In other areas of the country, the agents draft contracts. That doesn't happen here. There are times when it doesn't make sense for people from out of the area to give advice, when they don't know how things work here. The listing agent could be the easiest go between if you need information about the co-op for a mortgage, if you are planning to apply for one.
In the future, it might be a good idea to scroll down and check out a few other responses in a forum before answering...............if you did, you would have seen your post from Sept. 18!
(in case you don't know - you can see when the question was first posted by looking underneath it - in the lite font)
Geoffrey Stevens Realty
Agents sometimes use the wrong terminology when discussing this issue. I won't get too deep into that in this answer (unless I change my mind), but here are the basics:
The agent that showed you the property should have disclosed the agency relationship s/he is operating under. If it's was the listing agent, then it's seller's agency. This disclosure should have been done in writing, so that you could read exactly what that means (there's a NY State-required disclosure form). Normally, you would be his/her CUSTOMER rather than CLIENT. In NY, that means they are required to deal honestly and fairly with you, but owe fiduciary obligations to the seller (including full disclosure, undivided loyalty, obedience, confidentiality, accountability, and reasonable skill/care/diligence). They are supposed to negotiate on behalf of their client, as they are working FOR the client and WITH you. This is the normal scenario in the situation you described - this is NOT DUAL AGENCY. In dual agency, the broker would have DIVIDED LOYALTY and NO LONGER PROVIDE FULL disclosure. This would have to be disclosed in writing and be agreed to by both parties, and would generally come up where you are a buyer-CLIENT (not customer) of the broker (meaning you hired them as a BUYER'S BROKER) AND are interested in buying one of their listings.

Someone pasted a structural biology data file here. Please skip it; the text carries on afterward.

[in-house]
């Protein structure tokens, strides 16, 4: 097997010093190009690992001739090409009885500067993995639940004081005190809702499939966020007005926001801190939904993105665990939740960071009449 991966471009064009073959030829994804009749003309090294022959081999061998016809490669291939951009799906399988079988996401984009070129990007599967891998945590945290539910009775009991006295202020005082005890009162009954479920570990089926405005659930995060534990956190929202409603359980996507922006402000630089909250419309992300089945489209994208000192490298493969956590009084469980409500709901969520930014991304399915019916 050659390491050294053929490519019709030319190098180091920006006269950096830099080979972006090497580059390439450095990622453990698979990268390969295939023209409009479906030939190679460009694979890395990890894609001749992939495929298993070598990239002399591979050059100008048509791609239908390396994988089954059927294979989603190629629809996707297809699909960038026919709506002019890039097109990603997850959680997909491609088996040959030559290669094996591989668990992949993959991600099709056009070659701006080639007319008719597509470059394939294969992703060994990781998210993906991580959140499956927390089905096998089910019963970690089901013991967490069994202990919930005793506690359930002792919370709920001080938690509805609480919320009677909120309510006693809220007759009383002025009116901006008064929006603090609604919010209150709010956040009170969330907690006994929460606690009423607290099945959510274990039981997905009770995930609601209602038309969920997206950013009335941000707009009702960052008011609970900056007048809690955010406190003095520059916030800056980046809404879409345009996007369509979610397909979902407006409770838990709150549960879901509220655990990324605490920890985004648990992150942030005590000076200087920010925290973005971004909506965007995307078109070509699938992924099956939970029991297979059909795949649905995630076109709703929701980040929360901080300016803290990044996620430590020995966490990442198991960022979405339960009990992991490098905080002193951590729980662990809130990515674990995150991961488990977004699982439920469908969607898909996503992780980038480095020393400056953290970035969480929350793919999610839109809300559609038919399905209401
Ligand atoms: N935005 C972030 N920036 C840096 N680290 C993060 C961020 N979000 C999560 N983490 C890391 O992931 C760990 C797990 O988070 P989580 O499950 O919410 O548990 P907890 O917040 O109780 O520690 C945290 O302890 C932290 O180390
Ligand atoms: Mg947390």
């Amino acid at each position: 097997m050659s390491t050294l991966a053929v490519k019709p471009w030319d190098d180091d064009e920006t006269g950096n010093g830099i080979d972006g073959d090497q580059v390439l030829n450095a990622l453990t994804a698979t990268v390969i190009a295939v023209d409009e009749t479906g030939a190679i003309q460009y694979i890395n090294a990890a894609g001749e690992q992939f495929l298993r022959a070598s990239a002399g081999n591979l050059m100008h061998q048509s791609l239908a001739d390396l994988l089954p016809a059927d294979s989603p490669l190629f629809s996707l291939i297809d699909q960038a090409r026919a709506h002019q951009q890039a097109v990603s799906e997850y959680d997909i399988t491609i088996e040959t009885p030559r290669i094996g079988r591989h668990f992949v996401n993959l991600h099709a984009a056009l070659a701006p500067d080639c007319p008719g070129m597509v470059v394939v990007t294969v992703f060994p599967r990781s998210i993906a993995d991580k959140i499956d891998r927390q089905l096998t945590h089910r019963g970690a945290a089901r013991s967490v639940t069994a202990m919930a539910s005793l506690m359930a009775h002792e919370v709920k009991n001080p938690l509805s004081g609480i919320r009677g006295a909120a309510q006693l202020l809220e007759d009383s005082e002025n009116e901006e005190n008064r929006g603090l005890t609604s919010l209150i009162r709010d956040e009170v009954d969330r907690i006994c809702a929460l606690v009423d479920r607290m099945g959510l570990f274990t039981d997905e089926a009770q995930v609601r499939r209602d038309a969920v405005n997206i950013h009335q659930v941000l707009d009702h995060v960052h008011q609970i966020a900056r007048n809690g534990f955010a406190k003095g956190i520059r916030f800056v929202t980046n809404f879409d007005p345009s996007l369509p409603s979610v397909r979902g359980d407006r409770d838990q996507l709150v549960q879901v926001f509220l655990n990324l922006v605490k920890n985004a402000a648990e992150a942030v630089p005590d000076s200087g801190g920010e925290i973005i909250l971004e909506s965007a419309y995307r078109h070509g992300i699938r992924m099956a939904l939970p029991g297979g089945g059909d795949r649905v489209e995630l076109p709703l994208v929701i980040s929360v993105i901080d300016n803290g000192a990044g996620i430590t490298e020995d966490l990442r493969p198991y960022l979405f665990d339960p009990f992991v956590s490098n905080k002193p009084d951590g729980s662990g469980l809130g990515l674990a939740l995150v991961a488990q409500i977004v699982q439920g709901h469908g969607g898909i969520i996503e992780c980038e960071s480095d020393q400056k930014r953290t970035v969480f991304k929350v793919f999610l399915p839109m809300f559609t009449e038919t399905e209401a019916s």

But wait, there's more! Since you saw the unit with the listing agent, things may get complicated if you now engage another agent to present your offer. The listing agent may take the position that they are the "procuring cause of sale" and resist compensating the agent you've involved. There are several ways that could play out, and it should be handled carefully.
So, here's my advice (assuming this hasn't been resolved already): First decide whether you feel comfortable negotiating for yourself. If you do, you can present your offer through the listing agent. This may be the path of least resistence. If you don't feel comfortable, speak with another agent about assisting you (be open and clear about the situation). Make sure they understand agency well, or you may just complicate matters. Also, decide with them whether you want them to act as buyer's broker (most readers would assume you would, but it may not be that simple depending on the details).
Feel free to reach out to me directly if you'd like to discuss further. Good luck!
Going with a buyers agent to repersent you is a good idea.
They can professionally guide you through all the
paperwork and negotiations on your behalf (including meeting
with agents, lawyers, banks, inspectors and appraisers).
Licensed Real Estate Agent
Century Homes Realty Group LLC
Direct Line: 347-932-0609
Office: 718-886-6800 ext.305
Working with the listing agent is referred to as "dual agency", It is legal in NY (and NJ), and is practiced on a regular basis. In this scenario, the agent must treat all parties equally and fairly.
You will have an attorney to represent you, and oversee the legalities and verbiage in the contract.
This is a hot topic on many threads, and, in my opinion, the often used analogy saying it is like having an "attorney defend and prosecuite you" is silly, as this isn't a trial. The parties have the samee goal - the sale of the home. It doesn't have to be adversarial if handled in a professional manner.
There is no reason to find a new agwnt to represent you at this time, if you already saw the co-op, and have a comfort level with the agent in question.
If you have the proper qualifications, there is no reason you should have a problem working with this agent.
Also you have your own attorney who represents you.
Connie Pinilla, Esq, Broker, Pinilla Realty Corp